- 55a [One plundering a colony, maybe] ANTEATER–A compound word, this, but I’d wager it began as a phrase, then went through a phase as a hyphenated word. No time to research that, though.
- 4d [Particularly revealing] TELLTALE–Another compound word, this can be a noun or an adjective.
- 5d [Diet for opponents of pasteurization, maybe] RAW FOOD–A phrase. But is it in the language? Does it have dictionary support? My Webster’s lists raw material, raw deal, and raw score, but not raw food. This entry has been in only two other crosswords (per Ginsberg), one of those a 1956 NYT (63 years ago, think about that!) IMO, RAW FOOD is fine for this puzzle. People say it, see it, hear it.
- 6d [“Come on … you’ll enjoy this!”] IT’S FUN–This commonly-spoken short sentence has been in 13 crosswords tracked by Ginsberg’s database. Moreover, it’s fun! But it’s not in any dictionaries.
- 40d [End of a crazy simile] LIKE A FOX–Reminds me of a song lyric: “Like a fox (like a fox, like a fox) … on the run!”).
- 44a [Click and Clack’s NPR broadcast] CAR TALK
Great job, Trent and Brad! 4.3 stars.
Ross Trudeau’s Universal Crossword, “Drop a Line”—Judge Vic’s write-up
In the title, what does drop mean, omit or go down? Let’s try to suss it out:
- 17a [Breakfast dish cooked with a timer (look down at the 8th square!)] SOFTBOILGGS—What does “look down at the 8th square” mean? Turns out it means go to the 8th letter in the answer, which will be an L, then find the letters EDE following. I knew I needed soft-boiled eggs and that this answer had too many letters to fit in the squares allotted for 17a. ‘Sup with this? Universal don’t do rebuses.
- 36a [Alexandria’s region (look down at the 3rd square!)] NILLTA–I was able to complete this answer, but its consistency with 17a’s answer did not click with me. Look down at the … square has two meanings: (1) Look at the square; (2) At the square, so to speak, look down from it.
- 39 Property owner’s document (look down at the 4th square!) TITLED–I completed this one, too, but did not figure out to find L’s and look downward from them. (TITLE DEED, btw, imo, deserves a spot in a redundancy theme.)
- 60a [Not emphasize an article’s main point, or a hint to this puzzle’s theme] BURY THE LEDE–On reading the reveal, I figured out the whole thing. And quickly finished.
This almost felt like a Times Thursday, with Wednesday clues. Fine for me, but this puzzle–in Arkansas’s daily newspaper–has a lot of solvers who are convinced they don’t like this type of gimmick.
Afterthought: Is LEDE really buried if the L is even with the surface below which it’s supposedly buried?
Quite a bit of good fill to enjoy:
- GO ABOUT
- SNOW TIRE
- LOVE KNOT
- NICE SAVE
- I TONYA
- SPY PLANE
- STEEL ROD
- SAND ART
- PICKLED EEL
- NIXON ERA
- ICE WRAPS
- I’M REAL
I enjoyed it, but it’s too hard for the venue, imo, even though the constructor and the editor telegraphed and cleverly clued the gimmick.
Elizabeth Gorski’s New Yorker crossword—Jenni’s review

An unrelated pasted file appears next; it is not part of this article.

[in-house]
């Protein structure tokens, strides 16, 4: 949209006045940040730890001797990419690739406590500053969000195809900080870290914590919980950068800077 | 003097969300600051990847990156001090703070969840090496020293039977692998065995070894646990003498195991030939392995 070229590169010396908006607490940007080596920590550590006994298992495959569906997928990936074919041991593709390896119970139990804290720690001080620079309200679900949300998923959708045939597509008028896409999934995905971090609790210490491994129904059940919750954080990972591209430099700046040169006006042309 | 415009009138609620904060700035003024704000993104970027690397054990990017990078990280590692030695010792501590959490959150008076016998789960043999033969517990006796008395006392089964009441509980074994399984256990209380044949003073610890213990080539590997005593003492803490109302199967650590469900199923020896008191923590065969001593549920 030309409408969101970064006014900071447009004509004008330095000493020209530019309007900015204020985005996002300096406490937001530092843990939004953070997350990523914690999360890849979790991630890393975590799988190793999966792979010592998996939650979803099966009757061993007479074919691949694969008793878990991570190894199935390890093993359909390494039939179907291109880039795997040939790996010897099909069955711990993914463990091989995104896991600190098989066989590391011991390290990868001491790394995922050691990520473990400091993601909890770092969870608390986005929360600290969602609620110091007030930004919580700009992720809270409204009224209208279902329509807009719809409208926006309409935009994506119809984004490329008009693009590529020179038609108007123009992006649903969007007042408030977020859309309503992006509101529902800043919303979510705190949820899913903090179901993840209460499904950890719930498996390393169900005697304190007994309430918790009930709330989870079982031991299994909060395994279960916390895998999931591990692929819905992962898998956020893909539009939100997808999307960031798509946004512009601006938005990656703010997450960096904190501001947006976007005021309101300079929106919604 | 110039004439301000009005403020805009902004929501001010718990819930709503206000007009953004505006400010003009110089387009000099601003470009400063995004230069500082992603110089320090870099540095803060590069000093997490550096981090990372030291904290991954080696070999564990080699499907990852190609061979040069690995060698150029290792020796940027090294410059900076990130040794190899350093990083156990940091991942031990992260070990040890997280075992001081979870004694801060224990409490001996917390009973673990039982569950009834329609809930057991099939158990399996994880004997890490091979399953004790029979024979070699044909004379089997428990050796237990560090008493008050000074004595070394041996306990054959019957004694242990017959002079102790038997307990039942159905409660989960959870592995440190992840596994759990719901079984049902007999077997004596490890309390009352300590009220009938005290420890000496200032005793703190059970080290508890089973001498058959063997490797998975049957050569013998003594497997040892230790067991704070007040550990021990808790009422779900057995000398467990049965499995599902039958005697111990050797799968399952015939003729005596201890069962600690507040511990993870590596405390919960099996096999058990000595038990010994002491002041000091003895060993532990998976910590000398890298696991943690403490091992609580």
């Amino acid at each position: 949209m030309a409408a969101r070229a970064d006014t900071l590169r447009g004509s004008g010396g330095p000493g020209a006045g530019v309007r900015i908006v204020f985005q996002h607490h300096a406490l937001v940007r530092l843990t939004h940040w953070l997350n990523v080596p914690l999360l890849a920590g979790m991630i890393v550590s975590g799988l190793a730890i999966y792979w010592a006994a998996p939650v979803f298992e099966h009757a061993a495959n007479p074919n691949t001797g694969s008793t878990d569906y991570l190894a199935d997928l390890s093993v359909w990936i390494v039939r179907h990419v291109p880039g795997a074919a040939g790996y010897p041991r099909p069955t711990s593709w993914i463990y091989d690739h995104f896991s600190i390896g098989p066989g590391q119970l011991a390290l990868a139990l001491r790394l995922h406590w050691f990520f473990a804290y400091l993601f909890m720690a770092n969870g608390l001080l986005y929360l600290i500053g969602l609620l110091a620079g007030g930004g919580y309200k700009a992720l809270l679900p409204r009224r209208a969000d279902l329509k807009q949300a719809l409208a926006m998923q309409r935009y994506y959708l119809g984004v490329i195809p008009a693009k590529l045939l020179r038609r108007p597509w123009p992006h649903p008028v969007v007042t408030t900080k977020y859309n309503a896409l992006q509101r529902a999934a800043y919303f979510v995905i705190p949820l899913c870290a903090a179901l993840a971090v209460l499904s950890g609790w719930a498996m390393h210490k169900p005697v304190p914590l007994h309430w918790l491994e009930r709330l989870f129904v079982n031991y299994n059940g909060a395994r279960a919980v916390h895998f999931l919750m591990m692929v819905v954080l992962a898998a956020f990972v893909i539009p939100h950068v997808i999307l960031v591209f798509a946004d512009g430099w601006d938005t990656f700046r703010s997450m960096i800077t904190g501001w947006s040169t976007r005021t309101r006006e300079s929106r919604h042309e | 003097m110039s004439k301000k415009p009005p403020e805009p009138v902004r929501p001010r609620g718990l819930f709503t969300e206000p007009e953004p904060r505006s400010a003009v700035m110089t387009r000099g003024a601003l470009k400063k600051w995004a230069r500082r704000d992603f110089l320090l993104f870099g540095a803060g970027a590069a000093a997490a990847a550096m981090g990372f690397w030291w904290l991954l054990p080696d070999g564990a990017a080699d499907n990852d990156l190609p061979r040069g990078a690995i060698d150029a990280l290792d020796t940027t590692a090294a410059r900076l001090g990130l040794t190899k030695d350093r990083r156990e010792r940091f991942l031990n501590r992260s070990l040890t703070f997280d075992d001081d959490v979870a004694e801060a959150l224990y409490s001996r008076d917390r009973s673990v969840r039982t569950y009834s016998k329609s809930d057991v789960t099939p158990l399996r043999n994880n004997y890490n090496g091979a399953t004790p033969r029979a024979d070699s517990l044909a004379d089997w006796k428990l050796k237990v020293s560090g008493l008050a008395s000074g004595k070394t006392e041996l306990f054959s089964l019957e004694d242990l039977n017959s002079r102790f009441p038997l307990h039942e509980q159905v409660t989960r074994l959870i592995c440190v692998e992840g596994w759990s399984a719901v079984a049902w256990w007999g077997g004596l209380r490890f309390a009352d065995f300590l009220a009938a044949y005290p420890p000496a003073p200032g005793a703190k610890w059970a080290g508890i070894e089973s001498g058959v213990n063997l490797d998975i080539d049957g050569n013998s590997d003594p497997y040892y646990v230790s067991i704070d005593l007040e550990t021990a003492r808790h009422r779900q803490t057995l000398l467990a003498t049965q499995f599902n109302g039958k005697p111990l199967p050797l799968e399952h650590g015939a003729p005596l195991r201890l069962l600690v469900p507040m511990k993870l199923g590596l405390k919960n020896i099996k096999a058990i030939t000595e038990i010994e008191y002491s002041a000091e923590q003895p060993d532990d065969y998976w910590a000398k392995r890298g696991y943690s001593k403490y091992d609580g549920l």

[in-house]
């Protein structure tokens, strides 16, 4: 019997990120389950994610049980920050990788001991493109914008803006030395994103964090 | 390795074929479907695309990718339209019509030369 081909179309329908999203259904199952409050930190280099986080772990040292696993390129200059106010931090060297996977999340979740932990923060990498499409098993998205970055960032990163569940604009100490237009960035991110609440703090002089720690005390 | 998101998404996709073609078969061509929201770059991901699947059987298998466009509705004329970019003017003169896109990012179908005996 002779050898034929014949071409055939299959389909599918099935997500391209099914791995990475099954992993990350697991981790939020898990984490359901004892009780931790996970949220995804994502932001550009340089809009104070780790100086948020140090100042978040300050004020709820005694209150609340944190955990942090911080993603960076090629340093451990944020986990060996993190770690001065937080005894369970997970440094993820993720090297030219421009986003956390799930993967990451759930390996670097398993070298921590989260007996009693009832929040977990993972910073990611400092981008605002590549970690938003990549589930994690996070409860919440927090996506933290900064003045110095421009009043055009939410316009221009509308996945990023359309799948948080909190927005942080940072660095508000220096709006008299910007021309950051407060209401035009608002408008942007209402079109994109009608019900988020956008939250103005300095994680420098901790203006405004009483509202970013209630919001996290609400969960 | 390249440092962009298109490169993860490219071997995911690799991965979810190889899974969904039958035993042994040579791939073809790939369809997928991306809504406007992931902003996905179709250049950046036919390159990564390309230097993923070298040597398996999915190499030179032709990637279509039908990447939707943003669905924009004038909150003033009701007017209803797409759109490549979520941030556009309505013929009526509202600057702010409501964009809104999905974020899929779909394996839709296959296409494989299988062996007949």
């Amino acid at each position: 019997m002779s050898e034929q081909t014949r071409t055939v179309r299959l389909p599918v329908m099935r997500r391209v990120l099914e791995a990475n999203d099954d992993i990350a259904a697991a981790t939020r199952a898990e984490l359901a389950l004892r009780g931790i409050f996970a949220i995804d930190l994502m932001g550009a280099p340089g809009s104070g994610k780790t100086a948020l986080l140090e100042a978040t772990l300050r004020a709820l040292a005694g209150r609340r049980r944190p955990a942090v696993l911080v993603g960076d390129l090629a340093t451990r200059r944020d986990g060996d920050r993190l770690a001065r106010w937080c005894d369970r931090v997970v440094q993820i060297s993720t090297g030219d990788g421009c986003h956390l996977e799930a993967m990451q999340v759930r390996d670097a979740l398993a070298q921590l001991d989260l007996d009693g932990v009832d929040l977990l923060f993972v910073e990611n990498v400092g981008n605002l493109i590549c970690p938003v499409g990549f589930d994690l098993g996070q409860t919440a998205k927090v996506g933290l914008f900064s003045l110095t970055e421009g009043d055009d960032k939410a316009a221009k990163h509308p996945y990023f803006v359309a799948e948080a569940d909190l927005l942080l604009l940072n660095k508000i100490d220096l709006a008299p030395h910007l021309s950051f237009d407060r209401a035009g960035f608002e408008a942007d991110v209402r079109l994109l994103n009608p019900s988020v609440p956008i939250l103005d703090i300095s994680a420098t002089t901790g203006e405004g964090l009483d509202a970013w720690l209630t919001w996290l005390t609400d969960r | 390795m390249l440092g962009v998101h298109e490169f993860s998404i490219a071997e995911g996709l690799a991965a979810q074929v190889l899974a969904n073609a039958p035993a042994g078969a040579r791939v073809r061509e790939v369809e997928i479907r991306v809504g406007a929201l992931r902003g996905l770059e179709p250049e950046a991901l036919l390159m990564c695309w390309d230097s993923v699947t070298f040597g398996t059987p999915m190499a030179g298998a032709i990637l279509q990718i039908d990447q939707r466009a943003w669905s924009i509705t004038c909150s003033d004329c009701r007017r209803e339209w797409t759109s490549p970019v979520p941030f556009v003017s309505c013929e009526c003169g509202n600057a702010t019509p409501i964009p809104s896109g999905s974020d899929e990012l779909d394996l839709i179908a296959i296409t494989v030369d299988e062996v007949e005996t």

A classic Liz Gorski puzzle, perfectly pitched for the New Yorker Friday goal of an easier puzzle for the weekend. I had just under three minutes of pure fun.
- 1a [“Sorry if you were offended,” for one] is a classic NON-APOLOGY.
- Bowie sighting at 12d with a partial I didn’t mind, “Hot tramp, I LOVE YOU SO.”
- HEDY Lamarr remembered as an inventor as well as actor. She helped invent spread spectrum technology to help foil the Nazis (she came to the US from Austria). I read the Wikipedia entry and confess I still don’t really understand what it is, but it sounds important.
- 35a spans the grid with [Comedy club contagion?], which is the delightful INFECTIOUS LAUGH. That’s something I don’t mind catching.
- 48a [Big inspirations?] are DEEP BREATHS.
What I didn’t know before I did this puzzle: anything about spread spectrum technology, not that I know all that much more now. I also did not know that EMILIA Clarke appears in “Game of Thrones.”
Liz usually sneaks a classical music reference into her puzzles. If it’s there, I missed it, unless you count the appearance of Yoko ONO.
Derek Bowman’s LA Times crossword – Jenni’s write-up
Today’s theme is centered (!) on the three grid-spanning entries in the middle of the puzzle.
- 32a [New York city with a historic race course] is SARATOGA SPRINGS.
- 37a [2015 Triple Crown winner] is AMERICAN PHAROAH.
- 38a [California race that’s a stepping-stone to Kentucky] is the SANTA ANITA DERBY.
I think that’s it. Did I miss something?
A few other things:
- 1d [Spot to drink] is not BAR, which I confidently filled in when I started solving. It’s “spot” in the British sense, and the answer is TEA.
- I enjoyed seeing MOE and MOI next to each other. Some days I’m easily amused.
- 23d [Slangy event suffix] is ORAMA, as in SkateORAMA, which used to be somewhere near here, or the BowlORAMA in NoCal that housed a Thai restaurant in the coffeeshop by the time we moved there. ORAMA feels very 50s to me.
- 30d [1930s Rhine/Zener experiment] is an ESP TEST. Rhine and Zener “proved” the existence of ESP. Wikipedia says, diplomatically, that the “original series of experiments have been discredited and replication has proved elusive.” Gee, I wonder why.
- 57a [Like Greenpeace, e.g.] is ANTI NUKE.
What I didn’t know before I did this puzzle: that Tamara MELLON co-founded the Jimmy Choo line of shoes.